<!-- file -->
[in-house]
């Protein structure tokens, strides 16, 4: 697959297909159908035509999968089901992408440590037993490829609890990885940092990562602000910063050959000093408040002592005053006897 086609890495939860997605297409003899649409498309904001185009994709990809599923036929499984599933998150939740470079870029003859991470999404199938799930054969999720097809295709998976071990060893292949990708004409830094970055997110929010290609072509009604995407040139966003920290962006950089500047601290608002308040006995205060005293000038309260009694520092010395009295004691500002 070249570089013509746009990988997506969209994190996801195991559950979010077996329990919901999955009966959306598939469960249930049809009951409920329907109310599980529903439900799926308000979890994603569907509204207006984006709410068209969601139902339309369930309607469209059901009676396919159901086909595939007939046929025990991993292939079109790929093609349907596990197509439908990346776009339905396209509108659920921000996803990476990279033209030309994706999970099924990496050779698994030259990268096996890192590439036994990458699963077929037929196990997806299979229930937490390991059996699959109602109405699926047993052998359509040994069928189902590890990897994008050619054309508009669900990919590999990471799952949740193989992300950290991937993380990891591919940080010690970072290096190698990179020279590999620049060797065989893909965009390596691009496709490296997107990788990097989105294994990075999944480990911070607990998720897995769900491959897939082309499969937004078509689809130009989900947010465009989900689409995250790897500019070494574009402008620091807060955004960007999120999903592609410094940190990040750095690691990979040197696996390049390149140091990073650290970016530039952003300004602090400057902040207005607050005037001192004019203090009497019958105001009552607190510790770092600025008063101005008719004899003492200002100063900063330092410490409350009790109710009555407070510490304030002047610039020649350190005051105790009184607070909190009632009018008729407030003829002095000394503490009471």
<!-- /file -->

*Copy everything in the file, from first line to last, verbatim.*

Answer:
[in-house]
């Protein structure tokens, strides 16, 4: 697959297909159908035509999968089901992408440590037993490829609890990885940092990562602000910063050959000093408040002592005053006897 086609890495939860997605297409003899649409498309904001185009994709990809599923036929499984599933998150939740470079870029003859991470999404199938799930054969999720097809295709998976071990060893292949990708004409830094970055997110929010290609072509009604995407040139966003920290962006950089500047601290608002308040006995205060005293000038309260009694520092010395009295004691500002 070249570089013509746009990988997506969209994190996801195991559950979010077996329990919901999955009966959306598939469960249930049809009951409920329907109310599980529903439900799926308000979890994603569907509204207006984006709410068209969601139902339309369930309607469209059901009676396919159901086909595939007939046929025990991993292939079109790929093609349907596990197509439908990346776009339905396209509108659920921000996803990476990279033209030309994706999970099924990496050779698994030259990268096996890192590439036994990458699963077929037929196990997806299979229930937490390991059996699959109602109405699926047993052998359509040994069928189902590890990897994008050619054309508009669900990919590999990471799952949740193989992300950290991937993380990891591919940080010690970072290096190698990179020279590999620049060797065989893909965009390596691009496709490296997107990788990097989105294994990075999944480990911070607990998720897995769900491959897939082309499969937004078509689809130009989900947010465009989900689409995250790897500019070494574009402008620091807060955004960007999120999903592609410094940190990040750095690691990979040197696996390049390149140091990073650290970016530039952003300004602090400057902040207005607050005037001192004019203090009497019958105001009552607190510790770092600025008063101005008719004899003492200002100063900063330092410490409350009790109710009555407070510490304030002047610039020649350190005051105790009184607070909190009632009018008729407030003829002095000394503490009471």